Q&A: How will free GP care for children under six work?

All you need to know about the Government scheme for under-sixes

The Government says free GP care for children under six will improve the health of nation

The Government says free GP care for children under six will improve the health of nation


I see the Cabinet ha s approved free GP care for children under six . So when does this become a reality?
The plan is to have the necessary legislation passed by the summer, at which point the scheme would be introduced. Before that, though, GPs will have to agree to provide the service, and talks with the Irish Medical Organisation haven’t even begun.

I pay thousands for my kids to attend third level, even though fees were abolished. So does free really mean free in this case?
“Free, full stop”, is how Minister for Health James Reilly described the plan last year. Instead of having to pay the typical consultation fee of €50-€60, parents will be able to bring their children along to the doctor for a free consultation. They’ll still have to pay for drugs, injections, minor procedures, etc but for many families, free GP care will be a big money-saver.

But won’t surgeries be inundated as nervy parents head to the doctor at the first sign of kiddy snuffles?
The evidence is contradictory. The Government is confident there won’t be a huge upswing in demand for GP services, but the IMO claims its members will be overwhelmed. One large-scale study showed children with medical cards attended the doctor only slightly more often than private patients, but another, more limited study found a significant difference in attendance by public and private patients.

And what will it mean for the rest of us if GP surgeries get busier?
The IMO has warned the service could break down, with some surgeries closing and others requiring patients to wait days for an appointment. The Government, which has allocated €37 million to fund the measure, says most children are perfectly healthy and this won’t happen.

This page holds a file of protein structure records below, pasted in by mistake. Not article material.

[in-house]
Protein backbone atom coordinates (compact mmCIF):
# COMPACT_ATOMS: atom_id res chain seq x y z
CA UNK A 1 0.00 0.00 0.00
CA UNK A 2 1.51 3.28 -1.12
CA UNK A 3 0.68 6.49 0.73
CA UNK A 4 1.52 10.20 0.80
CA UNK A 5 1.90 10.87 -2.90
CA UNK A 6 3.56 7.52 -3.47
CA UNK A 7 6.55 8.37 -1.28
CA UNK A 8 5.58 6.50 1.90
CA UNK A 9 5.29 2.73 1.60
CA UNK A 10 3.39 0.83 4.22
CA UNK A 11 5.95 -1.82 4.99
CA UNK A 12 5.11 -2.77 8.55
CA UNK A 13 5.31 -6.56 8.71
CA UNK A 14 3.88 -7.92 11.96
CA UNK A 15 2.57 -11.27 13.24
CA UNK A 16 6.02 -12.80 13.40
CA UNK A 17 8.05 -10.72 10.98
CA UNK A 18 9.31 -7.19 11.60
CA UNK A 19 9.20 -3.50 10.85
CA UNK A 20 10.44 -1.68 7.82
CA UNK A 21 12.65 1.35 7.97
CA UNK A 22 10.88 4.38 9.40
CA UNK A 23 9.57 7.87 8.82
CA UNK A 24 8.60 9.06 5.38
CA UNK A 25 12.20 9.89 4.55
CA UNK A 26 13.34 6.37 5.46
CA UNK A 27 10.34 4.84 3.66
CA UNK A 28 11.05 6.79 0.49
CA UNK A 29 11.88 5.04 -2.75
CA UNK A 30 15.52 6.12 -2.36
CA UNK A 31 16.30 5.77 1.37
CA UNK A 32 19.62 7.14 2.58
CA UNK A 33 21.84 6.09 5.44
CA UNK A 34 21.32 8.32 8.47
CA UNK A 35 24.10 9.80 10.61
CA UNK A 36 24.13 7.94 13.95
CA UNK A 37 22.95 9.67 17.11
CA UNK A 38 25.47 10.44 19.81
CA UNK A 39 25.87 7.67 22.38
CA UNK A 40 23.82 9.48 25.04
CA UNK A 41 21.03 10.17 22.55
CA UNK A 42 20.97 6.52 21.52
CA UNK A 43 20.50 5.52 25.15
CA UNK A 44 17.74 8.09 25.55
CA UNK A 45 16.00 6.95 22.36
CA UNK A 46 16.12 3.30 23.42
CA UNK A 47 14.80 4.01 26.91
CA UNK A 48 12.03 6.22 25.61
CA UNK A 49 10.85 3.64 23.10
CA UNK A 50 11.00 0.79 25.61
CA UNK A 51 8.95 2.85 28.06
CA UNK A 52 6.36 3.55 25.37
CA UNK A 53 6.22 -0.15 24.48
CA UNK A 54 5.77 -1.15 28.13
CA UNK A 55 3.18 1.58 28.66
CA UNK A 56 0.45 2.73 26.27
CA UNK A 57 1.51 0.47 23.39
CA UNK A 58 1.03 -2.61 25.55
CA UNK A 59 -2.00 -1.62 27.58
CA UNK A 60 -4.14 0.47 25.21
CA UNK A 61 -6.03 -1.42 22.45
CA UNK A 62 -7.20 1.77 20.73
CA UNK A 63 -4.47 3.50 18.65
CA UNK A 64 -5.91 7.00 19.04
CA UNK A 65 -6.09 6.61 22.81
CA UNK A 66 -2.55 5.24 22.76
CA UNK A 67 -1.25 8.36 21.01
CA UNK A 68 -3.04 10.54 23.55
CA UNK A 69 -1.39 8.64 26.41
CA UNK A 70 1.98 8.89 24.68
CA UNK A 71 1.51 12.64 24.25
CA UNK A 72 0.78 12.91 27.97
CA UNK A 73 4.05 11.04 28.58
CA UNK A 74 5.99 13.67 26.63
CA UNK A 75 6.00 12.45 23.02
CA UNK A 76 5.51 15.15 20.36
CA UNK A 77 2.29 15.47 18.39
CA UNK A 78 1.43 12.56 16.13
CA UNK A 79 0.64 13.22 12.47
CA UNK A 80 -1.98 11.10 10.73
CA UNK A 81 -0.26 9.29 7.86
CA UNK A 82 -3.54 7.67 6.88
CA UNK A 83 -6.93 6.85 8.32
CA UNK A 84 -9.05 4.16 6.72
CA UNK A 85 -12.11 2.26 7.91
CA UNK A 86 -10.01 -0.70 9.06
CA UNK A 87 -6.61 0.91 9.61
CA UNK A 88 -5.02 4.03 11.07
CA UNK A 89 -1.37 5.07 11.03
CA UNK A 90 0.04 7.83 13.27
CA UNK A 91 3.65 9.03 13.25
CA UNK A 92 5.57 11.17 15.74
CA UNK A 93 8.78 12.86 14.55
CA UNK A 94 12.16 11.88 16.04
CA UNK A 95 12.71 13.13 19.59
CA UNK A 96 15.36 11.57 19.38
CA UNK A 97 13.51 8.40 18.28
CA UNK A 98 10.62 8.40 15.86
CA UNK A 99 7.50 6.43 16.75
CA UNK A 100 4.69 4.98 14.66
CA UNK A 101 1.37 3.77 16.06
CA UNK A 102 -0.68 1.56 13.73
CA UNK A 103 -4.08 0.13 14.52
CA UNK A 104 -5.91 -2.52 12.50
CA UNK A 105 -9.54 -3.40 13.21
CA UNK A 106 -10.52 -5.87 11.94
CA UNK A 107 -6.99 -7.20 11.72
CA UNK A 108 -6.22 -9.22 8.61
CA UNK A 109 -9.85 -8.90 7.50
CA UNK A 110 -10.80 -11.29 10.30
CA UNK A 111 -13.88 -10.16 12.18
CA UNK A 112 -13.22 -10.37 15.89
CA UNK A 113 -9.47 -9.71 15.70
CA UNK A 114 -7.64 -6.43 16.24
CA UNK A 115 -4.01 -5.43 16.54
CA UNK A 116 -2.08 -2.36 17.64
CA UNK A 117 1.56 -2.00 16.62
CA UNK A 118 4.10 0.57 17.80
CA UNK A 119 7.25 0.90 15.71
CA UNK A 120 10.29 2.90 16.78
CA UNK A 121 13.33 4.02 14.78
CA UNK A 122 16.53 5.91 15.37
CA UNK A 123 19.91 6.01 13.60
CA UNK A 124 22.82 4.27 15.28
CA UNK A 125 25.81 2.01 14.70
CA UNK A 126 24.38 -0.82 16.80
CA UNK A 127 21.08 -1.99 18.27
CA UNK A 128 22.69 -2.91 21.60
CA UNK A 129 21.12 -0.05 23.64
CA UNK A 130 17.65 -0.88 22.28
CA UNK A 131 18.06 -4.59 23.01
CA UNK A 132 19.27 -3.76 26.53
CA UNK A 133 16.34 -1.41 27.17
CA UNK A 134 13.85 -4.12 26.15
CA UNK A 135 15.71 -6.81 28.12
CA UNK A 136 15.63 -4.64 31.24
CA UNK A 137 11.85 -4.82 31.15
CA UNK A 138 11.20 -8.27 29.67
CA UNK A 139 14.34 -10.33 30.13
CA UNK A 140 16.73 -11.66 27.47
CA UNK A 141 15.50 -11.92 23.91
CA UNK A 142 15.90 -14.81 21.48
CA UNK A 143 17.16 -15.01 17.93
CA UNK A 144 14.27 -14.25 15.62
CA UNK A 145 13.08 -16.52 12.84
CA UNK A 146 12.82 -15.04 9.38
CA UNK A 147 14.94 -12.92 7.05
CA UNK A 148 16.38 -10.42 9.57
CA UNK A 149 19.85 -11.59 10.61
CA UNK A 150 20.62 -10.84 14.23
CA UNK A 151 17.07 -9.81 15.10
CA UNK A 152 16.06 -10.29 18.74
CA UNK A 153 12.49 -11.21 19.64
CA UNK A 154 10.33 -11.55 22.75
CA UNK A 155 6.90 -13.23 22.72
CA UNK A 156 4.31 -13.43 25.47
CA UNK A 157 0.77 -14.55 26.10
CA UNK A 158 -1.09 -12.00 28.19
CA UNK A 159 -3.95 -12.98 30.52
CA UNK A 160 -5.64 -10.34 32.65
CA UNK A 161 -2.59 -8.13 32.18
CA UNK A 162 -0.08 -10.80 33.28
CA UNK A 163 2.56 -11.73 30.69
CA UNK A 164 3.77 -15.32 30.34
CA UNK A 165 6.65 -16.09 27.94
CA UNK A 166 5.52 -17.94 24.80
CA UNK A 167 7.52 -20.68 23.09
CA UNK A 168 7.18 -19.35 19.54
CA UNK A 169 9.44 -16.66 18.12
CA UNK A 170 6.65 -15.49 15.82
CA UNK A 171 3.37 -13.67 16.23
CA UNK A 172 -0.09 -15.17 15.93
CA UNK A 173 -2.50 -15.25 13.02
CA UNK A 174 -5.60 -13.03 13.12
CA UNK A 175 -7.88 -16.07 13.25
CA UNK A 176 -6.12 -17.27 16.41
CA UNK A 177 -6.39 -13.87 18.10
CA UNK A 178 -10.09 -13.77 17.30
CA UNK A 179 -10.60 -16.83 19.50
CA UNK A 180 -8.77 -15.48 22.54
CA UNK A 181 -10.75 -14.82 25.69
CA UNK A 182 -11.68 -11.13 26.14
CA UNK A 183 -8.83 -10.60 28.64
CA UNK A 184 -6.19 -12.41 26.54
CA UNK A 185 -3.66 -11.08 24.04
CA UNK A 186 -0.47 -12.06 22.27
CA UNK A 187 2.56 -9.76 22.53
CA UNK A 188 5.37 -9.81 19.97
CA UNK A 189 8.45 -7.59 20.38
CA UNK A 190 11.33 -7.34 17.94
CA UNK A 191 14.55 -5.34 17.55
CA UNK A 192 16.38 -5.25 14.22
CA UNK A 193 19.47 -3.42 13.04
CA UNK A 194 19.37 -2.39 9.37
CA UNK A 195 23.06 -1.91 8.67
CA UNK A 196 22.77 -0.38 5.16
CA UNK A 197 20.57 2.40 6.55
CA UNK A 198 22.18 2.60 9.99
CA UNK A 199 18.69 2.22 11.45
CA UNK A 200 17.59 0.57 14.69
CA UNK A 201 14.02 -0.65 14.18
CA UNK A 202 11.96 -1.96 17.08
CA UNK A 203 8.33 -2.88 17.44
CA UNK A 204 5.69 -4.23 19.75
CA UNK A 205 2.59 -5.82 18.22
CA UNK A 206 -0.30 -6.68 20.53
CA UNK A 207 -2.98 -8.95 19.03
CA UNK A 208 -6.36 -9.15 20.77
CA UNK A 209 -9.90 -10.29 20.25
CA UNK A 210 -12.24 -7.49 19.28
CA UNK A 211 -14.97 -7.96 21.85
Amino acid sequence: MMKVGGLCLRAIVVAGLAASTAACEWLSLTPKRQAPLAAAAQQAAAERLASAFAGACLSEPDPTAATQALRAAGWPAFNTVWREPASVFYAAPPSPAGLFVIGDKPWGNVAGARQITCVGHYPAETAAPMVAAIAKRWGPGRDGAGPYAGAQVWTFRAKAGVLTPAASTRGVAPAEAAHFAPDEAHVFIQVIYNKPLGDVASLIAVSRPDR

If GPs are suffering financially, shouldn’t they be glad of the extra money?
They don’t believe enough money is being put aside to fund free care for children under six, and to resource primary care generally. They say in recent years they have been providing a range of extra services for little or no recompense, and they are fearful they will be required to care for their new patients for an annual fee as small as €70.

They are also angry at specific clauses in the draft contract requiring them to monitor the development of small children, and restricting their freedom to speak out on issues of concern.

I can afford to pay for medical care for my children, so why should I be getting this benefit?
Many doctors are appalled that sick patients are losing medical cards just as cards are to be given to healthy and wealthy children.

The Government denies it has any policy to remove cards from particular groups and says its plans, by encouraging children to attend the doctor more often, will improve the health of the population by catching problems earlier. Free GP care for children under six is only a way-station on the path to free GP care for all, it also points out.

But isn’t this just a vote-winning gimmick?
It’s true the plan will play well with middle-class voters, particularly families who have been squeezed during the economic downturn. But as mentioned above, there are sound medical reasons for encouraging children to see the doctor early in life.

Ultimately, it comes down to money. The plan will become a reality if the Government stumps up enough cash to meet the needs of the GPs who will provide the care.